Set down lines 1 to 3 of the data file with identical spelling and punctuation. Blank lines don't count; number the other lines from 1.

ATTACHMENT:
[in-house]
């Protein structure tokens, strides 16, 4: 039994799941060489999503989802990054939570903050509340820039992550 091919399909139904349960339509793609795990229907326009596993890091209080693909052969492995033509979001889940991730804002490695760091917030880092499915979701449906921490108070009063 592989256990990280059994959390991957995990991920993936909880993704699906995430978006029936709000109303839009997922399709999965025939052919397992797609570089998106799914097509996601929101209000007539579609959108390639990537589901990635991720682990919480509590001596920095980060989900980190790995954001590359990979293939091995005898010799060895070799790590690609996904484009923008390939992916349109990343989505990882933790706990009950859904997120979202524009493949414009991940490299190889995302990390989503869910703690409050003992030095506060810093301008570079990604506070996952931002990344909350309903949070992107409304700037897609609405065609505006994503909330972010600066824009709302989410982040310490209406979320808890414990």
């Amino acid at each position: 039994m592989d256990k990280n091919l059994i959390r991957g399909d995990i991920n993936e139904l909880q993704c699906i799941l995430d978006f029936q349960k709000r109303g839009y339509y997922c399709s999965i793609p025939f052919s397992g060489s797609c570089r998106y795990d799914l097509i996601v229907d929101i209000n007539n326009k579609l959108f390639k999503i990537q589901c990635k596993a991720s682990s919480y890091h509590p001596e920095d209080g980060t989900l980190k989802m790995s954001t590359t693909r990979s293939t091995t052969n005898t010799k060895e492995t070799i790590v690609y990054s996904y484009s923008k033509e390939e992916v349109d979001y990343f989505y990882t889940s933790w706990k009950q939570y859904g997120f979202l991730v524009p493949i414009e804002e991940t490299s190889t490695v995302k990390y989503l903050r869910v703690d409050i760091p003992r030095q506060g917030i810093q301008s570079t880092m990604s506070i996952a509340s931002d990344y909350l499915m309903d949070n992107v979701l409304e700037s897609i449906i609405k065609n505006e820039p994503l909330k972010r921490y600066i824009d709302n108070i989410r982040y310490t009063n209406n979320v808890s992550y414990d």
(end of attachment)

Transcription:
[in-house]
């Protein structure tokens, strides 16, 4: 039994799941060489999503989802990054939570903050509340820039992550 091919399909139904349960339509793609795990229907326009596993890091209080693909052969492995033509979001889940991730804002490695760091917030880092499915979701449906921490108070009063 592989256990990280059994959390991957995990991920993936909880993704699906995430978006029936709000109303839009997922399709999965025939052919397992797609570089998106799914097509996601929101209000007539579609959108390639990537589901990635991720682990919480509590001596920095980060989900980190790995954001590359990979293939091995005898010799060895070799790590690609996904484009923008390939992916349109990343989505990882933790706990009950859904997120979202524009493949414009991940490299190889995302990390989503869910703690409050003992030095506060810093301008570079990604506070996952931002990344909350309903949070992107409304700037897609609405065609505006994503909330972010600066824009709302989410982040310490209406979320808890414990």
């Amino acid at each position: 039994m592989d256990k990280n091919l059994i959390r991957g399909d995990i991920n993936e139904l909880q993704c699906i799941l995430d978006f029936q349960k709000r109303g839009y339509y997922c399709s999965i793609p025939f052919s397992g060489s797609c570089r998106y795990d799914l097509i996601v229907d929101i209000n007539n326009k579609l959108f390639k999503i990537q589901c990635k596993a991720s682990s919480y890091h509590p001596e920095d209080g980060t989900l980190k989802m790995s954001t590359t693909r990979s293939t091995t052969n005898t010799k060895e492995t070799i790590v690609y990054s996904y484009s923008k033509e390939e992916v349109d979001y990343f989505y990882t889940s933790w706990k009950q939570y859904g997120f979202l991730v524009p493949i414009e804002e991940t490299s190889t490695v995302k990390y989503l903050r869910v703690d409050i760091p003992r030095q506060g917030i810093q301008s570079t880092m990604s506070i996952a509340s931002d990344y909350l499915m309903d949070n992107v979701l409304e700037s897609i449906i609405k065609n505006e820039p994503l909330k972010r921490y600066i824009d709302n108070i989410r982040y310490t009063n209406n979320v808890s992550y414990d």